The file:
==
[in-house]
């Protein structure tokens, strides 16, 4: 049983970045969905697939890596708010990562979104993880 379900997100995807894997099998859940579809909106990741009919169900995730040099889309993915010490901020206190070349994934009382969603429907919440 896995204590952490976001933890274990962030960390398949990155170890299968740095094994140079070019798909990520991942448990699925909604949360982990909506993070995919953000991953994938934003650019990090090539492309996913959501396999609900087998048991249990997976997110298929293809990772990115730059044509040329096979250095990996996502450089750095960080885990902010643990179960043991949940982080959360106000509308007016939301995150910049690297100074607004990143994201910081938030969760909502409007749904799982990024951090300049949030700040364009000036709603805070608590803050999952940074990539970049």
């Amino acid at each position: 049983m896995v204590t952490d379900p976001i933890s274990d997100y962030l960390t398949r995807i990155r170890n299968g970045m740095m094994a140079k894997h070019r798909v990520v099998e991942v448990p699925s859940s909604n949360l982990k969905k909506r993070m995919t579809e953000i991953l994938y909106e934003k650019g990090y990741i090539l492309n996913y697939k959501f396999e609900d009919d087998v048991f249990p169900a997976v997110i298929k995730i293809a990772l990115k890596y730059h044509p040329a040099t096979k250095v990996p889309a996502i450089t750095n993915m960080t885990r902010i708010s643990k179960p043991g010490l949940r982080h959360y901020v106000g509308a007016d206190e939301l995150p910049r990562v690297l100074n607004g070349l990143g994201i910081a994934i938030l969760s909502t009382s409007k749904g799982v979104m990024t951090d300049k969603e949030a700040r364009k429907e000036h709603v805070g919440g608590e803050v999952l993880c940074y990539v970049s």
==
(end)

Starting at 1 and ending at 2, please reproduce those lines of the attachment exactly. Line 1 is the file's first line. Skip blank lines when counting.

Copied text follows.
[in-house]
């Protein structure tokens, strides 16, 4: 049983970045969905697939890596708010990562979104993880 379900997100995807894997099998859940579809909106990741009919169900995730040099889309993915010490901020206190070349994934009382969603429907919440 896995204590952490976001933890274990962030960390398949990155170890299968740095094994140079070019798909990520991942448990699925909604949360982990909506993070995919953000991953994938934003650019990090090539492309996913959501396999609900087998048991249990997976997110298929293809990772990115730059044509040329096979250095990996996502450089750095960080885990902010643990179960043991949940982080959360106000509308007016939301995150910049690297100074607004990143994201910081938030969760909502409007749904799982990024951090300049949030700040364009000036709603805070608590803050999952940074990539970049």